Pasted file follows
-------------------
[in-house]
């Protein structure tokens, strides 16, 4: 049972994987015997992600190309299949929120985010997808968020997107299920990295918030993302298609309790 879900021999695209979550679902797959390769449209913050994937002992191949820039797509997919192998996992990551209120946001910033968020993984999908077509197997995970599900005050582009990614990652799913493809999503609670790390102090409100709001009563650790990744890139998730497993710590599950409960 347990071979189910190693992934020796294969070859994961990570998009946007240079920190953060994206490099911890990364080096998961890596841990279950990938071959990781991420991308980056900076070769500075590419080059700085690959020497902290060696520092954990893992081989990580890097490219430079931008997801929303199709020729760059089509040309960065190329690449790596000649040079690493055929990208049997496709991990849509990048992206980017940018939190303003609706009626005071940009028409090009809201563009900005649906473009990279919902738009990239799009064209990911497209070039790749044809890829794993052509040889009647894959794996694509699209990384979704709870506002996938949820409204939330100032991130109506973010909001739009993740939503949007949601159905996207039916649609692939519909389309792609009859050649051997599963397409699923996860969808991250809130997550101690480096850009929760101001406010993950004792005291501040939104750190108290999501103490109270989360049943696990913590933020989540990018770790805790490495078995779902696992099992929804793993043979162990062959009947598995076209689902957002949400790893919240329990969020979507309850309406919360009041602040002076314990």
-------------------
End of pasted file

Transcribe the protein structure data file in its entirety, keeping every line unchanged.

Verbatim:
[in-house]
């Protein structure tokens, strides 16, 4: 049972994987015997992600190309299949929120985010997808968020997107299920990295918030993302298609309790 879900021999695209979550679902797959390769449209913050994937002992191949820039797509997919192998996992990551209120946001910033968020993984999908077509197997995970599900005050582009990614990652799913493809999503609670790390102090409100709001009563650790990744890139998730497993710590599950409960 347990071979189910190693992934020796294969070859994961990570998009946007240079920190953060994206490099911890990364080096998961890596841990279950990938071959990781991420991308980056900076070769500075590419080059700085690959020497902290060696520092954990893992081989990580890097490219430079931008997801929303199709020729760059089509040309960065190329690449790596000649040079690493055929990208049997496709991990849509990048992206980017940018939190303003609706009626005071940009028409090009809201563009900005649906473009990279919902738009990239799009064209990911497209070039790749044809890829794993052509040889009647894959794996694509699209990384979704709870506002996938949820409204939330100032991130109506973010909001739009993740939503949007949601159905996207039916649609692939519909389309792609009859050649051997599963397409699923996860969808991250809130997550101690480096850009929760101001406010993950004792005291501040939104750190108290999501103490109270989360049943696990913590933020989540990018770790805790490495078995779902696992099992929804793993043979162990062959009947598995076209689902957002949400790893919240329990969020979507309850309406919360009041602040002076314990």